# Pull resistors

In this tutorial we cover the following topics

Test 1

Description

Take the Arduino board and make the following test

• Select one of digital pin, say pin number 2, and call it PIN_IN.
• Read periodically it's state and if is HIGH turn on Arduino's built in LED and turn off if is LOW.
• Reset or turn off and turn on Arduino and again observe LED state.
• What can you say about LED?

Below tere is a code we can use to make this test.

Read an appropriate documentation if you don't know how function we used are working

Observations

What can you say about LED behaviour? Is it predictible and stady? Souldn't be. Our LED shoul be sometimes on but sometimes off. This means that sometimes we read HIGH state but other time oposit, LOW, state. Sometimes high, sometimes low is like a wave: sometimes up, sometimes down so we say that state of the pin is floating.

Sometimes it could be difficult to observe this behaviour. You can try with another board or repeat test another time.

Another solution to observe this is to use two wires: one connected to our PIN_IN and second to 5V.

Next connect both wires - logical state on PIN_IN should be HIGH and led turn on. Disconnect wires - logical state on PIN_IN should be LOW and led turn off.

In my case, whatever I do, led stays on.

 Initila state Wires connected - led is on Wires disconnected - led is still on

Explanations

There are no any premises so we could say which state, HIGH or LOW, would be read on our pin PIN_IN. The input is "free" - that is, it doesn't have a solid connection to voltage or ground, and it will randomly return either HIGH or LOW. In this case situation is similar to the following piece of code

The input variable stays uninitialized so its value is random. Every time we run this program, results are different.


MacBook-Air-Piotr:tutorials_electronics_pull_resistors fulmanp$gcc test_01.c MacBook-Air-Piotr:tutorials_electronics_pull_resistors fulmanp$ ./a.out
97525814
MacBook-Air-Piotr:tutorials_electronics_pull_resistors fulmanp$./a.out 256753718 MacBook-Air-Piotr:tutorials_electronics_pull_resistors fulmanp$ ./a.out
211959862
MacBook-Air-Piotr:tutorials_electronics_pull_resistors fulmanp$./a.out 294740022 MacBook-Air-Piotr:tutorials_electronics_pull_resistors fulmanp$ ./a.out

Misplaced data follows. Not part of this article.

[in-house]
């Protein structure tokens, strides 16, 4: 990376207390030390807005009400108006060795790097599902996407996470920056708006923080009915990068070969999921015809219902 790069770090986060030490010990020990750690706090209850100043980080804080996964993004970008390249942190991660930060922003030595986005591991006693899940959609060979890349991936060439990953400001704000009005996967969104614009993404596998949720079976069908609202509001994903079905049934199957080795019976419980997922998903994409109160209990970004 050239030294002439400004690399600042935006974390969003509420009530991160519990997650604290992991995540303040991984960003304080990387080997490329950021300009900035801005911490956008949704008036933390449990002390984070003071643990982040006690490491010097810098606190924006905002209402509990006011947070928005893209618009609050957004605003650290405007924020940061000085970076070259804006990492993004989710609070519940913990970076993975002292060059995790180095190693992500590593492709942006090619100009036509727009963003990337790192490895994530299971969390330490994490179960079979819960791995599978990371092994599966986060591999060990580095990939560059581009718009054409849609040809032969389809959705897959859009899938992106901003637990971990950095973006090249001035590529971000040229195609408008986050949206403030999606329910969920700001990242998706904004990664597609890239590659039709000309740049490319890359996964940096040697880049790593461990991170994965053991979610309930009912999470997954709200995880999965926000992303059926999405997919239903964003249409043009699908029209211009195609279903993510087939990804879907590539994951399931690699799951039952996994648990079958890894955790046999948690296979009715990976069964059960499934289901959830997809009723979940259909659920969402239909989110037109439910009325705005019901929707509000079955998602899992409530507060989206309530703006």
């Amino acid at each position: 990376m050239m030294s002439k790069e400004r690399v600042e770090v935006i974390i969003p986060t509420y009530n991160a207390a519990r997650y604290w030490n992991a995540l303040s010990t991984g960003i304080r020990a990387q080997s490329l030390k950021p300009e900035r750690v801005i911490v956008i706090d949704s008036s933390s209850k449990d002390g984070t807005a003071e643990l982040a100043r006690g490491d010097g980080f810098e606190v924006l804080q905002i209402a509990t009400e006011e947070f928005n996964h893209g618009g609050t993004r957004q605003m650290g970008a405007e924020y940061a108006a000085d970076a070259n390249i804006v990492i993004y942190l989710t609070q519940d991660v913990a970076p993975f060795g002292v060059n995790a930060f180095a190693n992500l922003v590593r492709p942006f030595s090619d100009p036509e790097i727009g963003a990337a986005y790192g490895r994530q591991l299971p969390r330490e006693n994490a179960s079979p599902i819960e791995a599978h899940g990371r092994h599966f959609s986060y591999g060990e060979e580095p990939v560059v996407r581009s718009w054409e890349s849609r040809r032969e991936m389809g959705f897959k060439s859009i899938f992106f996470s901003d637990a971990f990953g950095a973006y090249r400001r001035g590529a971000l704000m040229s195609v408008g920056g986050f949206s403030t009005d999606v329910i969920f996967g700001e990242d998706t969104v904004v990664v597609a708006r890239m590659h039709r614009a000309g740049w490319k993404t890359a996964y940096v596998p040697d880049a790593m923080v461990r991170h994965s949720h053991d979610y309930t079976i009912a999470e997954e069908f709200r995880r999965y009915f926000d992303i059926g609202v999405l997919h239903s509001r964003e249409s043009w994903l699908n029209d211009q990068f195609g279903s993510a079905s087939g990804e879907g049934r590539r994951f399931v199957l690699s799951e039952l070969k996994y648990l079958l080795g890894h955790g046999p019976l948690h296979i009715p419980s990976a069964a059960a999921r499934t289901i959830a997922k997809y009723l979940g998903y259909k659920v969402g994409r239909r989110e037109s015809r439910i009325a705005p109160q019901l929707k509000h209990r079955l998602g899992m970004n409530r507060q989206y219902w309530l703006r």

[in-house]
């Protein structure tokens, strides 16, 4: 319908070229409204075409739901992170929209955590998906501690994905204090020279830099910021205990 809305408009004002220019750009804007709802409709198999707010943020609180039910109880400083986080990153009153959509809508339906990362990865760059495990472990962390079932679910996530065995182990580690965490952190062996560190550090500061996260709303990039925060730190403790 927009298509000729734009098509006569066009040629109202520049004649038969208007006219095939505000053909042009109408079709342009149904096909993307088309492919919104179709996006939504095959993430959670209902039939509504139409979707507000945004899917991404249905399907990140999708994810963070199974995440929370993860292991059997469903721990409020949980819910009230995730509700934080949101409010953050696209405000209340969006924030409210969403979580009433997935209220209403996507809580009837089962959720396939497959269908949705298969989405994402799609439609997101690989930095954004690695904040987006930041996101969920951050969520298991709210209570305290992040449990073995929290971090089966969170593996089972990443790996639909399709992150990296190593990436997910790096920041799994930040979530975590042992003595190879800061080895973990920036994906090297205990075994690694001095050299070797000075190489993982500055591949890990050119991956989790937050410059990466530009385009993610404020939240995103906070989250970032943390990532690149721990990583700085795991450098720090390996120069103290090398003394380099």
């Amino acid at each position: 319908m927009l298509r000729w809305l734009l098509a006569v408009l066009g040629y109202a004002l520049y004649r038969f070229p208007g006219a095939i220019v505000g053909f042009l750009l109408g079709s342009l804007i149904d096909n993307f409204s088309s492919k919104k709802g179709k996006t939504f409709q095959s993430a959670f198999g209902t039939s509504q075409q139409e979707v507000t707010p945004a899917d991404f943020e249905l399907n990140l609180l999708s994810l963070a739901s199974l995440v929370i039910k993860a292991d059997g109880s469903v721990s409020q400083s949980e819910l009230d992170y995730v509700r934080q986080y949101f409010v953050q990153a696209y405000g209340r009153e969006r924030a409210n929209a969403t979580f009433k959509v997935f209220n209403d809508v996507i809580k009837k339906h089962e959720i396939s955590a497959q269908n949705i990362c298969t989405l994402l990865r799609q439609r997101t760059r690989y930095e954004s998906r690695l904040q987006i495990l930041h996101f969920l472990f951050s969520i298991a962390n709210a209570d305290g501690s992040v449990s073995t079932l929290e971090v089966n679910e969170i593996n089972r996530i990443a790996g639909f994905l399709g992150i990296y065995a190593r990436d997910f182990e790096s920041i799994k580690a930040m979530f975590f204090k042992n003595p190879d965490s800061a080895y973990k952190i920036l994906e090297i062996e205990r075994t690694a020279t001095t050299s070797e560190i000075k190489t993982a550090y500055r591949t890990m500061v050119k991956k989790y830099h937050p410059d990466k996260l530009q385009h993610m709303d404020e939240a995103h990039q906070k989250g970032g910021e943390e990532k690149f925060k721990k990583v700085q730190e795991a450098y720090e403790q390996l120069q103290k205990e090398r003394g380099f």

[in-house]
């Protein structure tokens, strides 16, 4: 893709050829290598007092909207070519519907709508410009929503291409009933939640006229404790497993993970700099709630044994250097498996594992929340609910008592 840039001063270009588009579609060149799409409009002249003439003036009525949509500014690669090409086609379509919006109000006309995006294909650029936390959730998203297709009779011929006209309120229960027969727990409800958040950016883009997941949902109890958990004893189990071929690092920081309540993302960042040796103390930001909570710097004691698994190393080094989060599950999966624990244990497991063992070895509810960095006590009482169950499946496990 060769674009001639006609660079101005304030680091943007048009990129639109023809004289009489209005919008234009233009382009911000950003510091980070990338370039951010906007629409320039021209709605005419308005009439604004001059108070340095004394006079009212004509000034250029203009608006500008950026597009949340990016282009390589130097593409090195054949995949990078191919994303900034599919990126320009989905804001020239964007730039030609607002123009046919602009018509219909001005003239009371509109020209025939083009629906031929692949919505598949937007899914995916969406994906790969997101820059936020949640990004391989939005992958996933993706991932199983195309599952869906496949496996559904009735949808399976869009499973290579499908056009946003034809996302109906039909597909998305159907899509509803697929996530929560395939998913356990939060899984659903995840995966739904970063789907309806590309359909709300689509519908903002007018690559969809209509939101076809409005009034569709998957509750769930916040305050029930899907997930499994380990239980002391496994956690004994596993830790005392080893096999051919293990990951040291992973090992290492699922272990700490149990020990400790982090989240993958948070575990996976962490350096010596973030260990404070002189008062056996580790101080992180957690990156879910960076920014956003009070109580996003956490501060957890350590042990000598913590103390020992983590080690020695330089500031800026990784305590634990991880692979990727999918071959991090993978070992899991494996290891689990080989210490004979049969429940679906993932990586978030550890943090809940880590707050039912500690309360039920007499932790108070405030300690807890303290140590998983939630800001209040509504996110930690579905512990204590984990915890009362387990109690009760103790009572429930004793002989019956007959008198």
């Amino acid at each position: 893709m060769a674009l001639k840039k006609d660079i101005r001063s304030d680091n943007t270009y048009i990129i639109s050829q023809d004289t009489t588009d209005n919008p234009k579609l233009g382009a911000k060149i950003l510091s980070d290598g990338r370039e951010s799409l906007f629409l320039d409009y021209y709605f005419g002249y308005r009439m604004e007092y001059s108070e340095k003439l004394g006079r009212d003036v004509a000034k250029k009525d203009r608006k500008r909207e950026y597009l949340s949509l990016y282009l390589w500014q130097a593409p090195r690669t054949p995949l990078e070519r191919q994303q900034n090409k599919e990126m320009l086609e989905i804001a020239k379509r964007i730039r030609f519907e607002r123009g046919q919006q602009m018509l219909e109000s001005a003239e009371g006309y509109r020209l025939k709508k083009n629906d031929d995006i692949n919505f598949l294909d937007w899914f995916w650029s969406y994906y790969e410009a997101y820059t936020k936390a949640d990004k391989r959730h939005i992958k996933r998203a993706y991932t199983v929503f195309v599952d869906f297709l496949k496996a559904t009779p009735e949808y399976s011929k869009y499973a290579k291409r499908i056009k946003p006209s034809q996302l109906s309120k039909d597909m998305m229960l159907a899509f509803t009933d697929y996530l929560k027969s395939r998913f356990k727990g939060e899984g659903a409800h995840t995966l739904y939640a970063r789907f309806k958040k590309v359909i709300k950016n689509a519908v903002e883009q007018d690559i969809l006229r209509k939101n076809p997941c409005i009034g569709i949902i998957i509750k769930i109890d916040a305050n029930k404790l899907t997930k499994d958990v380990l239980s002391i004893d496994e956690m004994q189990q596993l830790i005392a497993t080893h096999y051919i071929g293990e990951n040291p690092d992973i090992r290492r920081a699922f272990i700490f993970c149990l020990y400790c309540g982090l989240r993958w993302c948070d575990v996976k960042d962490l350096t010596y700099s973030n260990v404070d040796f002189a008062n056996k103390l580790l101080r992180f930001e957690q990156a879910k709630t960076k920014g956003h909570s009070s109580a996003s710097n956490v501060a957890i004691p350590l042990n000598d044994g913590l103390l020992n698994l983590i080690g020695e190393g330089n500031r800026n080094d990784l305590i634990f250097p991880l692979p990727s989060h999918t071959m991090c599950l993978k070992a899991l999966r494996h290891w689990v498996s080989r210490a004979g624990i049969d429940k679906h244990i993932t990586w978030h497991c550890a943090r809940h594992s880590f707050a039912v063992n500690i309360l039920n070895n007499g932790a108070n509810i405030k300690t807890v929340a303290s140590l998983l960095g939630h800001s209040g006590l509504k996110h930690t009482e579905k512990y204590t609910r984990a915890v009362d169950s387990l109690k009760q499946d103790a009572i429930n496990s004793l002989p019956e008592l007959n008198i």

224059446
MacBook-Air-Piotr:tutorials_electronics_pull_resistors fulmanp\$


Sometimes, when we run it over and over again in short time interval results are the same but make a brake and run it after one hour or another day - results should be different.

Same with our digital pin - it stays uninitialized. The question is: How to initialize pins?

Pin initialization with pull resistors

To prevent this unpredictible behaviour, a pull-up or pull-down resistor are used to ensure that the pin is in either a HIGH or LOW state, while also using a low amount of current.

As you can see, our PIN_IN is connected with either 5V to get always HIGH state or with GND to get always LOW state. To limit a current a 10kOhms resistor is used (limiting current to 0.5mA) but any value in range 4.7kOhms-15kOhms will do in this case. Keep in mind that the larger the resistance for the pull, the slower the pin is to respond to voltage changes.

Let's try to fix our test case from Test 1 section.

 Left image: pull-up active, led is on. Right image: PIN_IN is connected with GND and led is off.

 Left image: pull-down active, led is off. Right image: PIN_IN is connected with 5V and led is on.

Of course we can replace bare wires with switches

Unfortunately switches becomes a source of a new problems.

Test 2

Description

Take a pull-down version from the previous section and write a program which changes led state every time you press the button.

Below there is a code we can use to make this test.

Observations

Again the led seems to behave unpredictably. Sometimes it changes its state, other time doesn't while another time blinks just for a fraction of a second. This effect might be difficult to notice but it exists. It is much more visible when we use interrupts. If you want, you may now jump for a while to an Interrupts section, complete a Test and than go back here.

Explanations

The problem is that

• what for us (humans) is immediate for microcontrollers takes ages;
• even such a simple "devices" like switch have its physical limits;
• voltage characteristic of switch is far from ideal model.

We believe that voltage characteristiv of switch looks like

Unfortunately, because of physical limits and properties, real characteristic is like
Todo (id=no todo id): pull_resistors: use osciloscope to visualize this

Todo (id=no todo id): pull_resistors: improve images
So, when we press the button, there is a very short time interval (very short for us not for a microcontroller) when membrane of our switch oscillates (bounces) and thus we can observe a series of HIGH and LOW state. When our microcontroller tests digital pin it is highly possible that will test a signal during this unstable time interval - sometimes may hit HIGH state but other time LOW.

Making switch working correctly

One of the simplest solution for this, is to wait this unpredictable time interval just after we detect high state.

Delay of 20ms should be enough in most cases (see for example section 3.4 in D45H27B160.pdf datasheet from https://www.maritex.com.pl/product/attachment/34206/D45H27B160.pdf

Making switch working correctly

This approach is implemented in the following code

Microcontroller's built-in pull resistors

Since pull-up resistors are so commonly needed, many MCUs, have internal pull resistors that can be enabled and disabled. With this we don't have to manually add resistors and wires to implement pulls. To enable internal pull-ups on an Arduino (there are no pull-downs on an Arduino), we can use the following line of code in our setup() function